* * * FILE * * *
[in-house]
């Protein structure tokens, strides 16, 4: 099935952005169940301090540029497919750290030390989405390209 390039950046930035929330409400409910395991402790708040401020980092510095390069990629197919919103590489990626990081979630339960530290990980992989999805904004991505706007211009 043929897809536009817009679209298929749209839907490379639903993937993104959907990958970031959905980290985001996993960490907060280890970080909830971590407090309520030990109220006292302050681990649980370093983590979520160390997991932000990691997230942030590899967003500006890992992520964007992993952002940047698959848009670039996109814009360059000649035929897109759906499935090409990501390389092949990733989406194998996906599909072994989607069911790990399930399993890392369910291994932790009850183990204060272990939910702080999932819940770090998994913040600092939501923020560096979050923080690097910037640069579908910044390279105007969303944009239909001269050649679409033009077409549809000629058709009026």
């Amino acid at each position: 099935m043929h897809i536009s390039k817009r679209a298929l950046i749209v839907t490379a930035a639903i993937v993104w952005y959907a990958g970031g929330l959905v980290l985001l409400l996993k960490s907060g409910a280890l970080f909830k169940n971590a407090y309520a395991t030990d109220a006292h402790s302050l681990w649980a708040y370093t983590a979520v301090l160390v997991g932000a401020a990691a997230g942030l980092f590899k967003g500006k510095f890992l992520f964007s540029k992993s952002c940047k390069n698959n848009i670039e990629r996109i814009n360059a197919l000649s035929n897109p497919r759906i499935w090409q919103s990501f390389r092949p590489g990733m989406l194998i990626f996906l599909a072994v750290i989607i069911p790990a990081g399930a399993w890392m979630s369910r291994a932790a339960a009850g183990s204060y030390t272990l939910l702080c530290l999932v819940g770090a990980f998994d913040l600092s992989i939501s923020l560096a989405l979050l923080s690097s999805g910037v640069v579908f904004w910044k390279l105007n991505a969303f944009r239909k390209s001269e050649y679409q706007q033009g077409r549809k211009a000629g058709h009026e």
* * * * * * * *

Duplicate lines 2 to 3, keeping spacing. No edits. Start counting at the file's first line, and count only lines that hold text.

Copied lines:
């Protein structure tokens, strides 16, 4: 099935952005169940301090540029497919750290030390989405390209 390039950046930035929330409400409910395991402790708040401020980092510095390069990629197919919103590489990626990081979630339960530290990980992989999805904004991505706007211009 043929897809536009817009679209298929749209839907490379639903993937993104959907990958970031959905980290985001996993960490907060280890970080909830971590407090309520030990109220006292302050681990649980370093983590979520160390997991932000990691997230942030590899967003500006890992992520964007992993952002940047698959848009670039996109814009360059000649035929897109759906499935090409990501390389092949990733989406194998996906599909072994989607069911790990399930399993890392369910291994932790009850183990204060272990939910702080999932819940770090998994913040600092939501923020560096979050923080690097910037640069579908910044390279105007969303944009239909001269050649679409033009077409549809000629058709009026």
């Amino acid at each position: 099935m043929h897809i536009s390039k817009r679209a298929l950046i749209v839907t490379a930035a639903i993937v993104w952005y959907a990958g970031g929330l959905v980290l985001l409400l996993k960490s907060g409910a280890l970080f909830k169940n971590a407090y309520a395991t030990d109220a006292h402790s302050l681990w649980a708040y370093t983590a979520v301090l160390v997991g932000a401020a990691a997230g942030l980092f590899k967003g500006k510095f890992l992520f964007s540029k992993s952002c940047k390069n698959n848009i670039e990629r996109i814009n360059a197919l000649s035929n897109p497919r759906i499935w090409q919103s990501f390389r092949p590489g990733m989406l194998i990626f996906l599909a072994v750290i989607i069911p790990a990081g399930a399993w890392m979630s369910r291994a932790a339960a009850g183990s204060y030390t272990l939910l702080c530290l999932v819940g770090a990980f998994d913040l600092s992989i939501s923020l560096a989405l979050l923080s690097s999805g910037v640069v579908f904004w910044k390279l105007n991505a969303f944009r239909k390209s001269e050649y679409q706007q033009g077409r549809k211009a000629g058709h009026e």